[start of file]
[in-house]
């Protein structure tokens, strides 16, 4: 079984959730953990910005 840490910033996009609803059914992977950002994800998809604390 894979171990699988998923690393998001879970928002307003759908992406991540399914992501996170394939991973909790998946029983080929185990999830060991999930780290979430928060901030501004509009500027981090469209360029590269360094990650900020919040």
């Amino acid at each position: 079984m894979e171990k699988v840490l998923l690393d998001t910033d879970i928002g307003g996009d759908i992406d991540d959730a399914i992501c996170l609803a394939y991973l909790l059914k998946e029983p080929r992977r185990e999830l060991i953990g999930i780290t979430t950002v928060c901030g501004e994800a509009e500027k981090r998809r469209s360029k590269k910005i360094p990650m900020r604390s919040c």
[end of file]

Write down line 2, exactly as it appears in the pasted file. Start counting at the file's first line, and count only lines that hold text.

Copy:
């Protein structure tokens, strides 16, 4: 079984959730953990910005 840490910033996009609803059914992977950002994800998809604390 894979171990699988998923690393998001879970928002307003759908992406991540399914992501996170394939991973909790998946029983080929185990999830060991999930780290979430928060901030501004509009500027981090469209360029590269360094990650900020919040």